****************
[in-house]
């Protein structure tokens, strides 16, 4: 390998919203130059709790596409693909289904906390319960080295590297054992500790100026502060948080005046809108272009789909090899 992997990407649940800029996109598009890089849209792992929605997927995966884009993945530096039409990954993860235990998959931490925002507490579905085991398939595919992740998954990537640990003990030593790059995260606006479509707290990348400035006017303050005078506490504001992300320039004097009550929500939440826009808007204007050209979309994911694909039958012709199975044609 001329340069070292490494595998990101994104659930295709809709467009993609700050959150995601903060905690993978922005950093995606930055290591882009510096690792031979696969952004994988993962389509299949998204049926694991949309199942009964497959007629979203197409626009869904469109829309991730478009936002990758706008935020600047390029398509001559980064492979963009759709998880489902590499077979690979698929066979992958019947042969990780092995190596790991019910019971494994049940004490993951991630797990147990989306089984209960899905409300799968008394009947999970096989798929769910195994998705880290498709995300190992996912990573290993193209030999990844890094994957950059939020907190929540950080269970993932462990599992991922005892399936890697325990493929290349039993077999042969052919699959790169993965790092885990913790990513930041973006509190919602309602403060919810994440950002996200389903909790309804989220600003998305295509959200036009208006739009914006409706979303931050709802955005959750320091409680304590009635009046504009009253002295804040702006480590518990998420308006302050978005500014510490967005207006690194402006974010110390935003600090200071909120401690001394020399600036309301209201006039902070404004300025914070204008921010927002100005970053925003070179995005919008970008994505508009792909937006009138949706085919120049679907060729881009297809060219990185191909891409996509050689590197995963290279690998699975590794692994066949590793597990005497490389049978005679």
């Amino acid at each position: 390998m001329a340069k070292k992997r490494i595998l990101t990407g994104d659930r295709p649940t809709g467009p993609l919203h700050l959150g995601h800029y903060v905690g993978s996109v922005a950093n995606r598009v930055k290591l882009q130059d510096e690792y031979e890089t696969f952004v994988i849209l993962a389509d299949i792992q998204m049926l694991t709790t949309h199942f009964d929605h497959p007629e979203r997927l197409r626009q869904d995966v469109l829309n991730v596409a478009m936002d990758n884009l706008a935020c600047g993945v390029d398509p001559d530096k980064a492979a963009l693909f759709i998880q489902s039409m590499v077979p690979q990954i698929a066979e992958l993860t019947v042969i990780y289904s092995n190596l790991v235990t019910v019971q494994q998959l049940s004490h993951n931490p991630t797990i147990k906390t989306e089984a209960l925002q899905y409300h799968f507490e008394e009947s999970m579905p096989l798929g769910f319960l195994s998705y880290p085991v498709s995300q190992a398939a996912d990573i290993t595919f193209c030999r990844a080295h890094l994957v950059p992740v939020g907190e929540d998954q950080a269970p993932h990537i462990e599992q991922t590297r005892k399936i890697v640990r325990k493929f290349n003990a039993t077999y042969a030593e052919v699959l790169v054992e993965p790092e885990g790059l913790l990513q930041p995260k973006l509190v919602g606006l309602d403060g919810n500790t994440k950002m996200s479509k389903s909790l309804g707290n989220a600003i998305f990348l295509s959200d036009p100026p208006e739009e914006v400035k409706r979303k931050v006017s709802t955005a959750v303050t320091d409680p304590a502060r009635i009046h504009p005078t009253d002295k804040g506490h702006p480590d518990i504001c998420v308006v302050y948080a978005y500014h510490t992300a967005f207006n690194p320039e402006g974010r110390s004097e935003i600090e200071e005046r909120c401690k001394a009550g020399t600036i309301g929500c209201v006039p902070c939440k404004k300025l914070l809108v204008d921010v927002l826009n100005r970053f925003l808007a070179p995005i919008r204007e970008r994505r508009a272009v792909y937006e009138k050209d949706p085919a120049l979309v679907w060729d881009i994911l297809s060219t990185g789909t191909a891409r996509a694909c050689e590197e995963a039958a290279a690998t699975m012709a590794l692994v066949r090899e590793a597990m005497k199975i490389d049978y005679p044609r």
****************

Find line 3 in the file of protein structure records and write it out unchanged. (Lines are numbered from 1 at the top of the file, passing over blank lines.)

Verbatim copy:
């Amino acid at each position: 390998m001329a340069k070292k992997r490494i595998l990101t990407g994104d659930r295709p649940t809709g467009p993609l919203h700050l959150g995601h800029y903060v905690g993978s996109v922005a950093n995606r598009v930055k290591l882009q130059d510096e690792y031979e890089t696969f952004v994988i849209l993962a389509d299949i792992q998204m049926l694991t709790t949309h199942f009964d929605h497959p007629e979203r997927l197409r626009q869904d995966v469109l829309n991730v596409a478009m936002d990758n884009l706008a935020c600047g993945v390029d398509p001559d530096k980064a492979a963009l693909f759709i998880q489902s039409m590499v077979p690979q990954i698929a066979e992958l993860t019947v042969i990780y289904s092995n190596l790991v235990t019910v019971q494994q998959l049940s004490h993951n931490p991630t797990i147990k906390t989306e089984a209960l925002q899905y409300h799968f507490e008394e009947s999970m579905p096989l798929g769910f319960l195994s998705y880290p085991v498709s995300q190992a398939a996912d990573i290993t595919f193209c030999r990844a080295h890094l994957v950059p992740v939020g907190e929540d998954q950080a269970p993932h990537i462990e599992q991922t590297r005892k399936i890697v640990r325990k493929f290349n003990a039993t077999y042969a030593e052919v699959l790169v054992e993965p790092e885990g790059l913790l990513q930041p995260k973006l509190v919602g606006l309602d403060g919810n500790t994440k950002m996200s479509k389903s909790l309804g707290n989220a600003i998305f990348l295509s959200d036009p100026p208006e739009e914006v400035k409706r979303k931050v006017s709802t955005a959750v303050t320091d409680p304590a502060r009635i009046h504009p005078t009253d002295k804040g506490h702006p480590d518990i504001c998420v308006v302050y948080a978005y500014h510490t992300a967005f207006n690194p320039e402006g974010r110390s004097e935003i600090e200071e005046r909120c401690k001394a009550g020399t600036i309301g929500c209201v006039p902070c939440k404004k300025l914070l809108v204008d921010v927002l826009n100005r970053f925003l808007a070179p995005i919008r204007e970008r994505r508009a272009v792909y937006e009138k050209d949706p085919a120049l979309v679907w060729d881009i994911l297809s060219t990185g789909t191909a891409r996509a694909c050689e590197e995963a039958a290279a690998t699975m012709a590794l692994v066949r090899e590793a597990m005497k199975i490389d049978y005679p044609r």